I have a phase shift oscillator circuit from a drum machine that I would like to reproduce as faithfully to the original as possible. My problem is that the 40 year old design uses a transistor (2N3394) that is no longer available. But... the others from the same data sheet (2N3391, 92 & 93) still are. The only difference between them is that the hFE is higher than the original.

Here is the circuit (as it is presented in the original schematic):


simulate this circuit – Schematic created using CircuitLab

Note: I added S1 and the pulldown resistor (R11) to replace the original trigger. The output was originally fed to a summing bus, and then amplified.

The Intention: At this point, the plan is to faithfully reproduce the circuit on a breadboard (or PCB) and experiment with modification options and values without damaging the original device. I am considering a) only modifying the original drum machine; b) re-creating the drum machine with the modifications; or c) re-creating a few of the individual sounds as single units, and providing amplification for each one, rather than summing to a mono output.

So the main question is: Would replacing Q1 with a higher hFE transistor have any bearing on either the decay time, amplitude or frequency of the output?

Secondary to that is: When seeking out a replacement, what specifications, if any, have a bearing on those same parameters?

Additional Note: While composing this question, I reproduced this circuit using the Falstad Simulator, and found that even changing the hFE within the range of the original part (hFE=55-110) presented major differences in the output. But… from what I understand, the hFE can vary greatly within the given range, and is unreliable. This causes me to question the results I am seeing. If this were not the case, I would have taken the simulation result for my answer.

Here is a snapshot of the output at the C6/R9 junction:

Phase Shift Oscillator Output hFE=55-110

Left: output at hFE=55. Right: output at hFE=110

The waveform result at hFE=55 seems to best represent what I hear in so far as the "sharp impact" which fades out, and also looks like the waveform image presented in the original schematic - down to the phase and number of peaks.

Schematic Source: Here is a link to the service manual that I referenced this design from. It's difficult to read due to the low quality of the scan, but the values in my own schematic were taken from a hard copy.

  • \$\begingroup\$ You say that it was "originally fed to a summing bus." Are you still planning on doing that? Or are you planning something different for the output, now. Are you still planning on the same 14 V rail? Or is that to be changed? Etc. Can you discuss your plans in more detail (and not just the prior circuit and its simulation details?) I'm curious. \$\endgroup\$
    – jonk
    Commented Jun 26, 2017 at 19:30
  • \$\begingroup\$ By the way, this page may help you a lot on understanding (and answering your own question) the issue about the oscillation frequency for your setup: electronics-tutorials.ws/oscillator/rc_oscillator.html (Note that this is where \$\beta\$ may affect things as it affects the base loading on the last stage.) You can do the computation on that web site assuming the loading works out to a final resistor value that is also the same and you will get an oscillation rate that is close to your graph. \$\endgroup\$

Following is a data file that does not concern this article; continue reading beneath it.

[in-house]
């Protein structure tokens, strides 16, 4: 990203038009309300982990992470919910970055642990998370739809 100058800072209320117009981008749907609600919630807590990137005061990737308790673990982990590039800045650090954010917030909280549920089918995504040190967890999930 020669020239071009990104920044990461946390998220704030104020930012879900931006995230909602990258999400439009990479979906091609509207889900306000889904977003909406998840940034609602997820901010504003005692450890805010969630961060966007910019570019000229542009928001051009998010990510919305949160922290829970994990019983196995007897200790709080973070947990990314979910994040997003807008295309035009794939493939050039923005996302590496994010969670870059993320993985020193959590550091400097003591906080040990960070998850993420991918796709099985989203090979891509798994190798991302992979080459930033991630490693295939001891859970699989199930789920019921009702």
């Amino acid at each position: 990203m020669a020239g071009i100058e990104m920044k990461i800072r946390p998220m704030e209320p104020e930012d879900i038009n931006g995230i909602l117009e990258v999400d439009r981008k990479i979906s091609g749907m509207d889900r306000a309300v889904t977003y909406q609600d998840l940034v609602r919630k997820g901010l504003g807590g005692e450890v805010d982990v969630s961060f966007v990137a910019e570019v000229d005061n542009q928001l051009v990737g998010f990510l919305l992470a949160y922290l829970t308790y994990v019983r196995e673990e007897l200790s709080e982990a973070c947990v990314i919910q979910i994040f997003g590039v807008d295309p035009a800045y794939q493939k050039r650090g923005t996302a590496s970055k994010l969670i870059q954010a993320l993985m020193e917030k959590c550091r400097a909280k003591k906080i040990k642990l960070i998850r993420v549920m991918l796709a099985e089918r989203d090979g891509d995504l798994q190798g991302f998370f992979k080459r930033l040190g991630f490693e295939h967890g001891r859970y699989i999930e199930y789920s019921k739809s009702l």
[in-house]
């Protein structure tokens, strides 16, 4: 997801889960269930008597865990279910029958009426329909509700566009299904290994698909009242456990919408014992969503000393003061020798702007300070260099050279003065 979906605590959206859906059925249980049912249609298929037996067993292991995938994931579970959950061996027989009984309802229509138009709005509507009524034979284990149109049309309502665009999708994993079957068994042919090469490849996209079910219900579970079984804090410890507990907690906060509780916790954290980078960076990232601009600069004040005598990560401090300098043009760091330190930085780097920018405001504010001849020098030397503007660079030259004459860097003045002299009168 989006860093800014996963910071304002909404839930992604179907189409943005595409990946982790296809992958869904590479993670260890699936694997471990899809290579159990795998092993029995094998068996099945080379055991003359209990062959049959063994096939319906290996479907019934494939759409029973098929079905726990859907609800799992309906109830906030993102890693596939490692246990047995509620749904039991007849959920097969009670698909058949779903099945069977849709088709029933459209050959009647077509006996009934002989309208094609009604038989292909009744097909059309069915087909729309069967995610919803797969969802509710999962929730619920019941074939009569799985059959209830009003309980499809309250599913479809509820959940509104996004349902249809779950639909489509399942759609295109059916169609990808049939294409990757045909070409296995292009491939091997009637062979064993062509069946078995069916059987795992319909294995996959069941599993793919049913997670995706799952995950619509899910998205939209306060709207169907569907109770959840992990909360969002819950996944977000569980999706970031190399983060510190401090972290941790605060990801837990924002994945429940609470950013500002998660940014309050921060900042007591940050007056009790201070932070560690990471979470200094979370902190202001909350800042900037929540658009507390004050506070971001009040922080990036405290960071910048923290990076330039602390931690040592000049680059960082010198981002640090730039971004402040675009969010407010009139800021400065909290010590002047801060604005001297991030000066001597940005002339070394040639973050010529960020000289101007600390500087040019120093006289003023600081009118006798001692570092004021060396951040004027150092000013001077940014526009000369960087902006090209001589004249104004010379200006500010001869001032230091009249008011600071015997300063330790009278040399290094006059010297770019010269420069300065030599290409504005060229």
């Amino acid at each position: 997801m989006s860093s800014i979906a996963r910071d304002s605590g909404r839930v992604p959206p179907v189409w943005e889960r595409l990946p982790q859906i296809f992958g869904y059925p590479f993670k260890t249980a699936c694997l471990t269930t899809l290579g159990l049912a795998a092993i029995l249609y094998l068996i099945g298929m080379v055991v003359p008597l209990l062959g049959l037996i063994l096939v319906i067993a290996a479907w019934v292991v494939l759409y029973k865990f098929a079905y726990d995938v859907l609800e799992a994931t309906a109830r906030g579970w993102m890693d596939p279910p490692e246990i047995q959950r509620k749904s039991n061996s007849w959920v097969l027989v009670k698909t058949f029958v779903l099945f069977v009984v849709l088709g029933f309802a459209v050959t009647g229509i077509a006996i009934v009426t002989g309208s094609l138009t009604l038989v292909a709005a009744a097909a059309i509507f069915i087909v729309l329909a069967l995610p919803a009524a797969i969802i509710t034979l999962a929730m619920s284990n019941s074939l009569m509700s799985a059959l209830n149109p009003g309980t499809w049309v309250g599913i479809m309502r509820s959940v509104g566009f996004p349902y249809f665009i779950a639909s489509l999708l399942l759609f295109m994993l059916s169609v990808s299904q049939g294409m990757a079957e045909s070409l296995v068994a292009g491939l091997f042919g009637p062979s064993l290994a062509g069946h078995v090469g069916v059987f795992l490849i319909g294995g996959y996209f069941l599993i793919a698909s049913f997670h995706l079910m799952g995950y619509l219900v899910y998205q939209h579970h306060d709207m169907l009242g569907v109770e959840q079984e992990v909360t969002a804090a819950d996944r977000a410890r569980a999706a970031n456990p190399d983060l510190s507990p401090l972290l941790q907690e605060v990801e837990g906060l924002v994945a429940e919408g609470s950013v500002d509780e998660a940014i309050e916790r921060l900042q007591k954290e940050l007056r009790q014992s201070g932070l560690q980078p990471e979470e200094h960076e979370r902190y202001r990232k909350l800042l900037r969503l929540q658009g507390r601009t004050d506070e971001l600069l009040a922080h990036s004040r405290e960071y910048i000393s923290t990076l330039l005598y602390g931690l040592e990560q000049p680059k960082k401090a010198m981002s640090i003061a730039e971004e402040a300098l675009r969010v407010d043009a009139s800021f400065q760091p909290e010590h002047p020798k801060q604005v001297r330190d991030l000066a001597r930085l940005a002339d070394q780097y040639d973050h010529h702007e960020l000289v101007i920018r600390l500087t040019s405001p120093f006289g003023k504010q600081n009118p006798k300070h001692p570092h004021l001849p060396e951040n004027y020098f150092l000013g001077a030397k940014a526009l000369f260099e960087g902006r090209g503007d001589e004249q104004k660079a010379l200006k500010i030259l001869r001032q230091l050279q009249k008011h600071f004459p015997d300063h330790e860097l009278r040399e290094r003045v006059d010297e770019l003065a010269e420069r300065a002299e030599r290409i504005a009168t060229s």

– jonk
    Commented Jun 26, 2017 at 19:58
  • \$\begingroup\$ beta is pretty important for this circuit Q1 gets biased via C2 & R6, so the discharge time of c2 will vary with beta \$\endgroup\$
    – sstobbe
    Commented Jun 26, 2017 at 21:22
  • \$\begingroup\$ You can easily adjust the duration of the oscillation by changing the value of \$C_2\$. Larger values will lengthen the duration by holding the base of \$Q_1\$ up longer. \$C_2\$ is jacked up by the switch and raises the base of \$Q_1\$ from "just barely off" to "just barely on" so that it can provide higher current gain (low gain at low collector currents) for the oscillation. Subtle design element. I'm growing to like it more and more. (Just dawned on me. But I'm a slow-minded hobbyist and that schematic layout could be improved to make this fact more obvious.) \$\endgroup\$
    – jonk
    Commented Jun 27, 2017 at 6:44
  • \$\begingroup\$ Also, the connection of \$R_4\$ and \$R_5\$ to a low-impedance, nearly in-phase copy of the base signal significantly aids the oscillation when started and does so without adding components. Nice. \$\endgroup\$
    – jonk
    Commented Jun 27, 2017 at 7:05

1 Answer 1


The classic 3 section phase shift oscillator requires a voltage gain of 29 to oscillate continually. Of course you do not want continual oscillations since you need a damped sine wave out.

The Hfe of the transistor does not directly affect the voltage gain but will affect the input impedance which will affect the loss in the phase shift network and thus the Q of the resultant circuit.

Your circuit is slightly unusual in that the emitter resistor is not bypassed which should introduce negative feedback (emitter degeneration) and stabilize the circuit with respect to Hfe variations.

I'm surprised that R4 and R5 return to the emitter and not to ground - it's not immediately obvious to me what effect that has.

  • \$\begingroup\$ I agree to the unusual nature of the circuit - but only because I cannot find any similar arrangements as of yet. Being that ß does seem to be the issue at the moment, are there any further parameters I should try harder to match when choosing a replacement? \$\endgroup\$
    – Jay
    Commented Jun 27, 2017 at 14:45
  • \$\begingroup\$ Are you sure that R7 = 68 k ... and not 680 k ? \$\endgroup\$
    – Antonio51
    Commented Jul 11, 2021 at 7:26

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